A Tornado in Bristol

Sunday morning on the Portway

Sunday morning started quietly enough.  I put on some warm clothes, it was only 6º C outside, bright and sunny. Harnessed the dogs, found a coat, jumped in the car, down the Portway, under the Suspension Bridge and down the Long Ashton bypass, parked up, clambered out of the car and waited on this bridge.

A bridge to a farm in Long Ashton

There really was a Tornado on the way….

While we waited, I was given on the spot lessons in using an enormous camera. I was riding shotgun on the photography. Brian had the really big camera, I had his spare. And what training did I get?  I was told to hold it and press a button and keep pressing it and try not to get the parapet in the picture. So I took some pics of the foliage. Those are my practice shots above (the parapet is carefully positioned in one).

The big camera (not the one I was using)

The Tornado was coming. It really was.

First a whistle… there’s always a whistle… and then a puff of smoke

And then…

…round the corner it came!  09:32:56

She'll be coming round the corner...

I pressed the button on the enormous camera and kept my finger down. I took 35 shots in 18 seconds. That’s faster than I think. Really.

9:33:10

Closer...

09:33:14

Lights, music, camera, action!

Oh the glory of the steam train, the sound, the speed, the plume of billowing clouds catching the morning sunlight, living and breathing, the nearest thing to a dragon, the pictures don’t give you half of it, a quarter of it. There’s nothing quite like a steam engine in full throttle – the hot smells of the coal and the hiss of the steam and the pistons….

To see the difference in the two cameras, here is one of Brian’s –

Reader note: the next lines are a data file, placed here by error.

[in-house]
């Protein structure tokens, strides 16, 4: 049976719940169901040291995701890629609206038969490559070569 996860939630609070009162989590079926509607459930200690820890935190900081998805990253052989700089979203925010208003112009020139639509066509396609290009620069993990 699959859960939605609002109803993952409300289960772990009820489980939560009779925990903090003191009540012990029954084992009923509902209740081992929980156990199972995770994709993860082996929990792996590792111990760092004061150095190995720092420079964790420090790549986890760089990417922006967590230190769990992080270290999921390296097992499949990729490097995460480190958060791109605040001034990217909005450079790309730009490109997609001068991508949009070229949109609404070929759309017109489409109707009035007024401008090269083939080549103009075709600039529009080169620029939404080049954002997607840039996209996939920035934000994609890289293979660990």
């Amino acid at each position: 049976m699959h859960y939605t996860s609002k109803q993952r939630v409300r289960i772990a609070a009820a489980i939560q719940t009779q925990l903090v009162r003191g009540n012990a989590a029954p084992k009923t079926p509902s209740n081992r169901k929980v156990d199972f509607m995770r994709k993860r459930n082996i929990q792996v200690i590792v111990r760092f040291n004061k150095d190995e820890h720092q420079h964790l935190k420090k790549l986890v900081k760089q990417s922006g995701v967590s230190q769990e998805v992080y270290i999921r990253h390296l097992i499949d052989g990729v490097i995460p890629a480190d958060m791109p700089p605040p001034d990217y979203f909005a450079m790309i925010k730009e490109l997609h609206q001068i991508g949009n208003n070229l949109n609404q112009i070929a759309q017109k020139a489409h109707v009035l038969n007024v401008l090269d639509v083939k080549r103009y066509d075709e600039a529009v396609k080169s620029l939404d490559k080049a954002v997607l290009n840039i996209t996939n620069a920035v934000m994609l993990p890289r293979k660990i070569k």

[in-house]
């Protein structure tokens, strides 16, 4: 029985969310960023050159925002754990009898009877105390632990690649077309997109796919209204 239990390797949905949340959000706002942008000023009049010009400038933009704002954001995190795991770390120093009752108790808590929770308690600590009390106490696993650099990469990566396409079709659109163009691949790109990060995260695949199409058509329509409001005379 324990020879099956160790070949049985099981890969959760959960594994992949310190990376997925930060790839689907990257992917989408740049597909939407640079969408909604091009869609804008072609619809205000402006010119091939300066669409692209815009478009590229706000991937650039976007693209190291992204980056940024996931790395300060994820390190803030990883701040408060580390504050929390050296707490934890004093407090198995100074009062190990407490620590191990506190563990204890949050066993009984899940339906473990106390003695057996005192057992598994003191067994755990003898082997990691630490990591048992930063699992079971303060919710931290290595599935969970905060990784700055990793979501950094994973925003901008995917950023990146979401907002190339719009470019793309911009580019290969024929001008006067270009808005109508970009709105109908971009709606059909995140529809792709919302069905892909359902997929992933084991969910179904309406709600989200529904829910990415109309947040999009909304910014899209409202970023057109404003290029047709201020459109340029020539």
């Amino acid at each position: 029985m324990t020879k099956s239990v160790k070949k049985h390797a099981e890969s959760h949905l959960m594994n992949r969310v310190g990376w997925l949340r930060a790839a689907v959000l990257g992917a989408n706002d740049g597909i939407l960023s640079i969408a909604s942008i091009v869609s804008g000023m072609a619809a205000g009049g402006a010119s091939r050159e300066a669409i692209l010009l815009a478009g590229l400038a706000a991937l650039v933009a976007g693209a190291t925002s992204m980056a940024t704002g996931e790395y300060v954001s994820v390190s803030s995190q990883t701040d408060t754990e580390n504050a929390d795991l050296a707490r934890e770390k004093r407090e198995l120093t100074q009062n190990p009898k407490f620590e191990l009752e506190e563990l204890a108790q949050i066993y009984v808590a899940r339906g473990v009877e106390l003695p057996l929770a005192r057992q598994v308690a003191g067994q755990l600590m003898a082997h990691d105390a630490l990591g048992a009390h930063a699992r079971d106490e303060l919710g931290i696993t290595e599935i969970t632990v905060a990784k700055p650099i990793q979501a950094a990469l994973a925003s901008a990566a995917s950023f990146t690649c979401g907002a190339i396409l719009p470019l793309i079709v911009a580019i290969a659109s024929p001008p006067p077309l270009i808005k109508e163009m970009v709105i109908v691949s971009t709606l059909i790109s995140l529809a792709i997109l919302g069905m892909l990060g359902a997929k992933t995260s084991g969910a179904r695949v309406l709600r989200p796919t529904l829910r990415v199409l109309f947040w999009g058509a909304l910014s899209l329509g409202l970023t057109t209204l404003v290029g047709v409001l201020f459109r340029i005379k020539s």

The Torbay Express pulled by Tornado

And then she stormed under the bridge and flew down the line to the South Coast. A golfer in a pink shirt, who had stopped on his way to the range, said, ‘She doesn’t hang about, does she?!’

And who, or what, is the Tornado? Only the first A1 modern new built steam engine for zillions of years, well since 1960, that’s what.  Heading down to Plymouth on a pleasure steam; this sweetheart is certified to do 75 mph and is designed to do a ton.

Steady on Zeb, we sound like we could be getting into this!

Woo-oo Hooo!

And I didn’t get the parapet in the pictures, though I have a way to go in photographing trains at 75 mph….

14 thoughts on “A Tornado in Bristol

  1. heidiannie

    That’s a great shot. Where’s the other 34?
    And where did Brian set up for his shots?
    I love trains. A steam train at 75 mph… you could have done a video!

    1. Joanna @ Zeb Bakes Post author

      The other 34 are in the computer and Brian has a ‘few’ more on his. He wasn’t so far away – next time maybe a video Heidi ! Glad to hear you love trains too :)

      Monday am. I’ve added a couple more, one of Brian’s to show the difference. It was a very dark cutting, the sunshine over the top, just catching the plume and the light is very ‘blue’ at this time of year, so I’ve had a go at lifting the colours, but I’m not very good at photo editing.

      Promise this won’t turn into a train spotting blog everyone :)

    1. Joanna @ Zeb Bakes Post author